It was Charles Mackay’s “Memoirs Of Extraordinary Popular Delusions & The Madness Of Crowds” published in 1841 which provided an intellectual earnest to meaningfully reflect on local and international manias, their lethal destructive capacity in destroying both individual lives and civilizations.
Mackay’s book is still regarded as the finest literary grasp of the limits of reason when overwhelmed by passion. His only rival is Elias Canetti’s “Crowds & Power”.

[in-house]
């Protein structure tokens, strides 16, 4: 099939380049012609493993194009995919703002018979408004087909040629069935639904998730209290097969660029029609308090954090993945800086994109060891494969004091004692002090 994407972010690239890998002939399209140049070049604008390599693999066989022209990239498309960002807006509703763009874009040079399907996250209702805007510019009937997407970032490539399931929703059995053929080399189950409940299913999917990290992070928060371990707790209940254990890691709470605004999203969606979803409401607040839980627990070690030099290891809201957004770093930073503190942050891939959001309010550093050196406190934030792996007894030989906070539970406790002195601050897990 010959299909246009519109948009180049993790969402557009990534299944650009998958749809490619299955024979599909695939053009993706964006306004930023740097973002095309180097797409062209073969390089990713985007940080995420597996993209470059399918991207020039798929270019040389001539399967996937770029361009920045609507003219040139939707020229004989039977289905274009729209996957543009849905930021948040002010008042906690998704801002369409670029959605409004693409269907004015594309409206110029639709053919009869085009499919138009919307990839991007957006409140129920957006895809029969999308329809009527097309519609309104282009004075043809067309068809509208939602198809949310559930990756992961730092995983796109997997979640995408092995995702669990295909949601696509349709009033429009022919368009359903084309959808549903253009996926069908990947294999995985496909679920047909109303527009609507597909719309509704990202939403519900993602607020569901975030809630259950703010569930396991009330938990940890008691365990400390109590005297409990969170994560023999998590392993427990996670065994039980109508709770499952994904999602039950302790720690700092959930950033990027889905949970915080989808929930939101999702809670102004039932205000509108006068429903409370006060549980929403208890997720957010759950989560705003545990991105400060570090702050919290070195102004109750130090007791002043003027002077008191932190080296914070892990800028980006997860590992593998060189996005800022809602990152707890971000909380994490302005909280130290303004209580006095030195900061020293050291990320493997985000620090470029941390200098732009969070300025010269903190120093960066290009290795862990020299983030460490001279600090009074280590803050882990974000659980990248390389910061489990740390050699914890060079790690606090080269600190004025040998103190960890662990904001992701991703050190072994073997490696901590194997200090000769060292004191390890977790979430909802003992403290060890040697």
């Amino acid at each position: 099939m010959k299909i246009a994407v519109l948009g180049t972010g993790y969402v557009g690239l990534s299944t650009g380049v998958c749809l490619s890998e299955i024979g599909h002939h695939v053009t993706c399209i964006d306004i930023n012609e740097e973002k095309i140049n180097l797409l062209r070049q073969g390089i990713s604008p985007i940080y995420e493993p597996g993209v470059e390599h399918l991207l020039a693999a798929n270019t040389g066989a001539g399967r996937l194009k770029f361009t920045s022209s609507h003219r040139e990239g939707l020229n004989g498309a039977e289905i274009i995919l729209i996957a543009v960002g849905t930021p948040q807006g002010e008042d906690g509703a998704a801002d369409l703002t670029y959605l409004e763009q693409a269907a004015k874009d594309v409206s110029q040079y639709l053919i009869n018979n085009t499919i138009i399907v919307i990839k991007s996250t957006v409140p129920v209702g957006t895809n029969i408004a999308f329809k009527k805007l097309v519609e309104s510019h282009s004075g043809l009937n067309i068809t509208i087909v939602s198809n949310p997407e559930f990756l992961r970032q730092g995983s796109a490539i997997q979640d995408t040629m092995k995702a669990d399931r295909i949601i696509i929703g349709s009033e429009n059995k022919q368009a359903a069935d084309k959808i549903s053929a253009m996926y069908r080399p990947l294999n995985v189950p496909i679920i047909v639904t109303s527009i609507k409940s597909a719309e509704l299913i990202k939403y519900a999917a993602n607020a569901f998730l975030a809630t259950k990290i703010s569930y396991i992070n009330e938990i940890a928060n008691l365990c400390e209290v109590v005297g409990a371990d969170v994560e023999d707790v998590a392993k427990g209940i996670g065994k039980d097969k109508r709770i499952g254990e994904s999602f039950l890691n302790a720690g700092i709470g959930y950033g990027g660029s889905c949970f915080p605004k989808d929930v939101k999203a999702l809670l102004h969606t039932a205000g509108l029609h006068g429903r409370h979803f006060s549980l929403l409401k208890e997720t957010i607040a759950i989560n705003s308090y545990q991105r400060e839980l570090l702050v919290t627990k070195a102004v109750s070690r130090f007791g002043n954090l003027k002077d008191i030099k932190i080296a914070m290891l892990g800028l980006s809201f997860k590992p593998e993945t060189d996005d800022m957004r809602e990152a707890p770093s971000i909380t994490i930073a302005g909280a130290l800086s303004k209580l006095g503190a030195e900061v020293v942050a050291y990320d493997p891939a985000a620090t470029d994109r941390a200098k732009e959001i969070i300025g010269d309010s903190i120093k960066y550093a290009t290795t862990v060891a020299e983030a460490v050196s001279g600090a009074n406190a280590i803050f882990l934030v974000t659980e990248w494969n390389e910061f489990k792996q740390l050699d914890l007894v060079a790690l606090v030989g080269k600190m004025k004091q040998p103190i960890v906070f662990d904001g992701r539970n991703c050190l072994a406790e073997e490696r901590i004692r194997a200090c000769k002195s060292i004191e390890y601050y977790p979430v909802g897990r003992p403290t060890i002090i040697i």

Elias Canetti’s childhood experience of witnessing the burning of Vienna in 1927 became a lifelong earnest from which to draw insights regarding the imaginative study of mass movements within disintegrating cultures. Hitler, Fascism, romantic movements and the fierce ideologies that dominated the second half of the 20th century were his forte.